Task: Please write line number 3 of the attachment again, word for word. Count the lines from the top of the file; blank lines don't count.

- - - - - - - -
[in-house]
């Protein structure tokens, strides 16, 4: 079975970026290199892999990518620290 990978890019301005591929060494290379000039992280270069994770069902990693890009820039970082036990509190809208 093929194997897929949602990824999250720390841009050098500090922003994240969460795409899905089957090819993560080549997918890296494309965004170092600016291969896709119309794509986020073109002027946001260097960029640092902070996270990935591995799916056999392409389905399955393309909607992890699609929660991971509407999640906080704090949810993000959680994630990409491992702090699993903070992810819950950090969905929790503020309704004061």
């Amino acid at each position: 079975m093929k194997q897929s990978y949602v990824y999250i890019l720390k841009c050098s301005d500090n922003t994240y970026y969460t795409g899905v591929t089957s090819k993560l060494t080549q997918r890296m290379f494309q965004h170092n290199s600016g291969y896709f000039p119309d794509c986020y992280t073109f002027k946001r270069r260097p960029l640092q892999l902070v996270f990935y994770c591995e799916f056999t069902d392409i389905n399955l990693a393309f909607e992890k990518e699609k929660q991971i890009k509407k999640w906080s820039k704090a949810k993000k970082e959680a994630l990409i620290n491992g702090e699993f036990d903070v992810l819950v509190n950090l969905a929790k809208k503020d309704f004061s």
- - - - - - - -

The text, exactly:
């Amino acid at each position: 079975m093929k194997q897929s990978y949602v990824y999250i890019l720390k841009c050098s301005d500090n922003t994240y970026y969460t795409g899905v591929t089957s090819k993560l060494t080549q997918r890296m290379f494309q965004h170092n290199s600016g291969y896709f000039p119309d794509c986020y992280t073109f002027k946001r270069r260097p960029l640092q892999l902070v996270f990935y994770c591995e799916f056999t069902d392409i389905n399955l990693a393309f909607e992890k990518e699609k929660q991971i890009k509407k999640w906080s820039k704090a949810k993000k970082e959680a994630l990409i620290n491992g702090e699993f036990d903070v992810l819950v509190n950090l969905a929790k809208k503020d309704f004061s």